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A water-based white paint that was used for coating interior walls and ceilings. Available as a powder, calcimine typically had a glue binder and one or more of the following white pigments; Calcium carbonate (whiting), Clay, Zinc oxide. Occasionally other colors were added for tinting. Calcimine is not water-resistant. It was often used for temporary decoration and not for permanent painting.
Synonyms and Related Terms
kalsomine; tempera per imbiancare (It.)
Physical and Chemical Properties
Soluble in water.
Resources and Citations
- Ralph Mayer, A Dictionary of Art Terms and Techniques, Harper and Row Publishers, New York, 1969 (also 1945 printing)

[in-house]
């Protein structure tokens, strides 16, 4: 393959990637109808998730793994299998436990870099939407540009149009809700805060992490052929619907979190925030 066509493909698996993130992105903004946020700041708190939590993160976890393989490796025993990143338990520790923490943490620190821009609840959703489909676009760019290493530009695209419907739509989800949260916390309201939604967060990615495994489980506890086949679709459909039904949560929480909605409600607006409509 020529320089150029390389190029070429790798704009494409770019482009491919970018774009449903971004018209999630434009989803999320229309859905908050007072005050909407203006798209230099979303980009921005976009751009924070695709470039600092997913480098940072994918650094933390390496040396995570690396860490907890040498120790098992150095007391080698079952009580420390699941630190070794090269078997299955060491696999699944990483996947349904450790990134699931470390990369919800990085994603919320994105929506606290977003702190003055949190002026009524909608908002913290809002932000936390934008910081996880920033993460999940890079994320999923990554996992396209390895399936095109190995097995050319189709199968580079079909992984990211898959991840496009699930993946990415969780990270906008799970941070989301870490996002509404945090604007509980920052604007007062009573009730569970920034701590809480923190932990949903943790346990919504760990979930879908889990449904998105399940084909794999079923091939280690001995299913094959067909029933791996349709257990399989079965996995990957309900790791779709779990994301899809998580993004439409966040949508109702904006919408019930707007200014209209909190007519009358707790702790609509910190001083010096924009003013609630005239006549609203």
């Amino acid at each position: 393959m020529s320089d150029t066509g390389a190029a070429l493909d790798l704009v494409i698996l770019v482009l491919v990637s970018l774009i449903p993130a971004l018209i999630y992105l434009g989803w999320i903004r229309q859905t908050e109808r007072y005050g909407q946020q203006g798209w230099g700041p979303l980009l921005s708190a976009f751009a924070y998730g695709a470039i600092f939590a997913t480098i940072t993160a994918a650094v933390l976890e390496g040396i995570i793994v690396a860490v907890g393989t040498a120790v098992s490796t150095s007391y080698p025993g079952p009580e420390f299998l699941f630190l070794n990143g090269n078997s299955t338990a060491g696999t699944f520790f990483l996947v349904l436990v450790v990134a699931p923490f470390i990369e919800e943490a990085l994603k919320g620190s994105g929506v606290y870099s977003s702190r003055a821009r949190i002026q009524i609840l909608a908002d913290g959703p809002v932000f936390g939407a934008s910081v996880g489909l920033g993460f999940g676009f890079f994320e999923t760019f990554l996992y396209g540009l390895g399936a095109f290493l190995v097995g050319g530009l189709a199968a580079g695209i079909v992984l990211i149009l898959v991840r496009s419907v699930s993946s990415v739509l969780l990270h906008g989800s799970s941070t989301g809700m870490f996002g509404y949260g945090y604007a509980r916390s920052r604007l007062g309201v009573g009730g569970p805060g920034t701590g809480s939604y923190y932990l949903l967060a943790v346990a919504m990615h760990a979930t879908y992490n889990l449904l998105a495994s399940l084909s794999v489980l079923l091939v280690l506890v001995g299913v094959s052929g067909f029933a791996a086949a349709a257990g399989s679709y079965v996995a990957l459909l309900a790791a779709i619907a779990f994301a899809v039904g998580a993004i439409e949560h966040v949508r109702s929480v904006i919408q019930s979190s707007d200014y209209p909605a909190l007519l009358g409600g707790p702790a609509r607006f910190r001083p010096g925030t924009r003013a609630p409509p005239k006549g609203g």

- Dictionary of Building Preservation, Ward Bucher, ed., John Wiley & Sons, Inc., New York City, 1996
- Paint in America, Robert Moss (ed.), John Wiley & Sons, New York, 1994 Comment: M.Phillips, "A Victorian Trompe l'Oeil"
- G.S.Brady, Materials Handbook, McGraw-Hill Book Co., New York, 1971
- Richard S. Lewis, Hawley's Condensed Chemical Dictionary, Van Nostrand Reinhold, New York, 10th ed., 1993
- Random House, Webster's Encyclopedic Unabridged Dictionary of the English Language, Grammercy Book, New York, 1997
- The American Heritage Dictionary or Encarta, via Microsoft Bookshelf 98, Microsoft Corp., 1998
- Art and Architecture Thesaurus Online, http://www.getty.edu/research/tools/vocabulary/aat/, J. Paul Getty Trust, Los Angeles, 2000